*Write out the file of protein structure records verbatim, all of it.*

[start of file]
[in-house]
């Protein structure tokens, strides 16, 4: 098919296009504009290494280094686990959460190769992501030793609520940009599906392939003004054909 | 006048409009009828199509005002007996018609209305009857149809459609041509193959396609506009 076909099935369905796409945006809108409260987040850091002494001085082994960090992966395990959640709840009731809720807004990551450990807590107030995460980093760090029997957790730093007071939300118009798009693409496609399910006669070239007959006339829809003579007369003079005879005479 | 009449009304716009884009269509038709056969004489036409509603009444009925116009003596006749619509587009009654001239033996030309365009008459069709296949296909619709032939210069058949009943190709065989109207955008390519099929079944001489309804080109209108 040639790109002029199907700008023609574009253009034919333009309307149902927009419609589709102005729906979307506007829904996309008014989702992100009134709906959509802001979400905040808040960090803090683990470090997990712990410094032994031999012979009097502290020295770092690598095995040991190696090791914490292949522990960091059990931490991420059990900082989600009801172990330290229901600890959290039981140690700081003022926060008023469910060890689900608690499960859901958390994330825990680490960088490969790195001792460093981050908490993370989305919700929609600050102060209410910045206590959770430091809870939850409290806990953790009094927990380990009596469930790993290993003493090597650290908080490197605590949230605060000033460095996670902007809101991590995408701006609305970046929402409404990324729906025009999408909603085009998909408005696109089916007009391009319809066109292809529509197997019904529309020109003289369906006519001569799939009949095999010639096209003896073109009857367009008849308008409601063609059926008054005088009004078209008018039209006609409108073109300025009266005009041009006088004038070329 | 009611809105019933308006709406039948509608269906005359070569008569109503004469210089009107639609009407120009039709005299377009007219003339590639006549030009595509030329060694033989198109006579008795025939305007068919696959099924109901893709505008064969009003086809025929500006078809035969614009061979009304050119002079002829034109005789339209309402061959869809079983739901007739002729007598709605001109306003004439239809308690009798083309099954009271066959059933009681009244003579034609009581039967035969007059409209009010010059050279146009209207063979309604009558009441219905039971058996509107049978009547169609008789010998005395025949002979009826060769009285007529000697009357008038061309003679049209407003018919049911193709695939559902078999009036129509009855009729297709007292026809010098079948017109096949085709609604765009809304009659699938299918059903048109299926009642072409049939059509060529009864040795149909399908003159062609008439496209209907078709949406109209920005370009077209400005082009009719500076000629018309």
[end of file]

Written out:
[in-house]
């Protein structure tokens, strides 16, 4: 098919296009504009290494280094686990959460190769992501030793609520940009599906392939003004054909 | 006048409009009828199509005002007996018609209305009857149809459609041509193959396609506009 076909099935369905796409945006809108409260987040850091002494001085082994960090992966395990959640709840009731809720807004990551450990807590107030995460980093760090029997957790730093007071939300118009798009693409496609399910006669070239007959006339829809003579007369003079005879005479 | 009449009304716009884009269509038709056969004489036409509603009444009925116009003596006749619509587009009654001239033996030309365009008459069709296949296909619709032939210069058949009943190709065989109207955008390519099929079944001489309804080109209108 040639790109002029199907700008023609574009253009034919333009309307149902927009419609589709102005729906979307506007829904996309008014989702992100009134709906959509802001979400905040808040960090803090683990470090997990712990410094032994031999012979009097502290020295770092690598095995040991190696090791914490292949522990960091059990931490991420059990900082989600009801172990330290229901600890959290039981140690700081003022926060008023469910060890689900608690499960859901958390994330825990680490960088490969790195001792460093981050908490993370989305919700929609600050102060209410910045206590959770430091809870939850409290806990953790009094927990380990009596469930790993290993003493090597650290908080490197605590949230605060000033460095996670902007809101991590995408701006609305970046929402409404990324729906025009999408909603085009998909408005696109089916007009391009319809066109292809529509197997019904529309020109003289369906006519001569799939009949095999010639096209003896073109009857367009008849308008409601063609059926008054005088009004078209008018039209006609409108073109300025009266005009041009006088004038070329 | 009611809105019933308006709406039948509608269906005359070569008569109503004469210089009107639609009407120009039709005299377009007219003339590639006549030009595509030329060694033989198109006579008795025939305007068919696959099924109901893709505008064969009003086809025929500006078809035969614009061979009304050119002079002829034109005789339209309402061959869809079983739901007739002729007598709605001109306003004439239809308690009798083309099954009271066959059933009681009244003579034609009581039967035969007059409209009010010059050279146009209207063979309604009558009441219905039971058996509107049978009547169609008789010998005395025949002979009826060769009285007529000697009357008038061309003679049209407003018919049911193709695939559902078999009036129509009855009729297709007292026809010098079948017109096949085709609604765009809304009659699938299918059903048109299926009642072409049939059509060529009864040795149909399908003159062609008439496209209907078709949406109209920005370009077209400005082009009719500076000629018309």